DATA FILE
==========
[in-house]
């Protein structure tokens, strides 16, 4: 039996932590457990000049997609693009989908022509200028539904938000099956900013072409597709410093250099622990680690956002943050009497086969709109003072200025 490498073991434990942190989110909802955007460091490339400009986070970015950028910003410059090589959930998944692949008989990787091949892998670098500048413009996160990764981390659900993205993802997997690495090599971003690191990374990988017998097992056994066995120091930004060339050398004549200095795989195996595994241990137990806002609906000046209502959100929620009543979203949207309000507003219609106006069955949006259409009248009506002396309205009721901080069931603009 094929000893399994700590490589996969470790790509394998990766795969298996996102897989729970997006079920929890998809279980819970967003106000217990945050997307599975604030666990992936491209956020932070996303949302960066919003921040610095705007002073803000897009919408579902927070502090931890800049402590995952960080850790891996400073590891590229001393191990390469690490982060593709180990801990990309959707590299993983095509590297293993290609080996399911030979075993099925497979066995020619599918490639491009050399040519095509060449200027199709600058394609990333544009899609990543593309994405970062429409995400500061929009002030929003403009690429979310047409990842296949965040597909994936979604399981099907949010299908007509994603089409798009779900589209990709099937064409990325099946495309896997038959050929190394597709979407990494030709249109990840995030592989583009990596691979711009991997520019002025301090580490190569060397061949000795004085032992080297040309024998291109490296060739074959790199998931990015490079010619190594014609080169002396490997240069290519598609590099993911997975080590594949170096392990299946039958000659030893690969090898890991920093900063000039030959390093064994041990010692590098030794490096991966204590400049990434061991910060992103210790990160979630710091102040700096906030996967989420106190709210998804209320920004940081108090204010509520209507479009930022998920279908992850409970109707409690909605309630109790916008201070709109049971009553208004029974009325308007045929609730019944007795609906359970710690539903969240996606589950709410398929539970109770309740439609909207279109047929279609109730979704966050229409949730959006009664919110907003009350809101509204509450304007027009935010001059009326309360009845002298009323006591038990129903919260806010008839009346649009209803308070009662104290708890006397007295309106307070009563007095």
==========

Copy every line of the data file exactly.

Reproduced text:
[in-house]
């Protein structure tokens, strides 16, 4: 039996932590457990000049997609693009989908022509200028539904938000099956900013072409597709410093250099622990680690956002943050009497086969709109003072200025 490498073991434990942190989110909802955007460091490339400009986070970015950028910003410059090589959930998944692949008989990787091949892998670098500048413009996160990764981390659900993205993802997997690495090599971003690191990374990988017998097992056994066995120091930004060339050398004549200095795989195996595994241990137990806002609906000046209502959100929620009543979203949207309000507003219609106006069955949006259409009248009506002396309205009721901080069931603009 094929000893399994700590490589996969470790790509394998990766795969298996996102897989729970997006079920929890998809279980819970967003106000217990945050997307599975604030666990992936491209956020932070996303949302960066919003921040610095705007002073803000897009919408579902927070502090931890800049402590995952960080850790891996400073590891590229001393191990390469690490982060593709180990801990990309959707590299993983095509590297293993290609080996399911030979075993099925497979066995020619599918490639491009050399040519095509060449200027199709600058394609990333544009899609990543593309994405970062429409995400500061929009002030929003403009690429979310047409990842296949965040597909994936979604399981099907949010299908007509994603089409798009779900589209990709099937064409990325099946495309896997038959050929190394597709979407990494030709249109990840995030592989583009990596691979711009991997520019002025301090580490190569060397061949000795004085032992080297040309024998291109490296060739074959790199998931990015490079010619190594014609080169002396490997240069290519598609590099993911997975080590594949170096392990299946039958000659030893690969090898890991920093900063000039030959390093064994041990010692590098030794490096991966204590400049990434061991910060992103210790990160979630710091102040700096906030996967989420106190709210998804209320920004940081108090204010509520209507479009930022998920279908992850409970109707409690909605309630109790916008201070709109049971009553208004029974009325308007045929609730019944007795609906359970710690539903969240996606589950709410398929539970109770309740439609909207279109047929279609109730979704966050229409949730959006009664919110907003009350809101509204509450304007027009935010001059009326309360009845002298009323006591038990129903919260806010008839009346649009209803308070009662104290708890006397007295309106307070009563007095």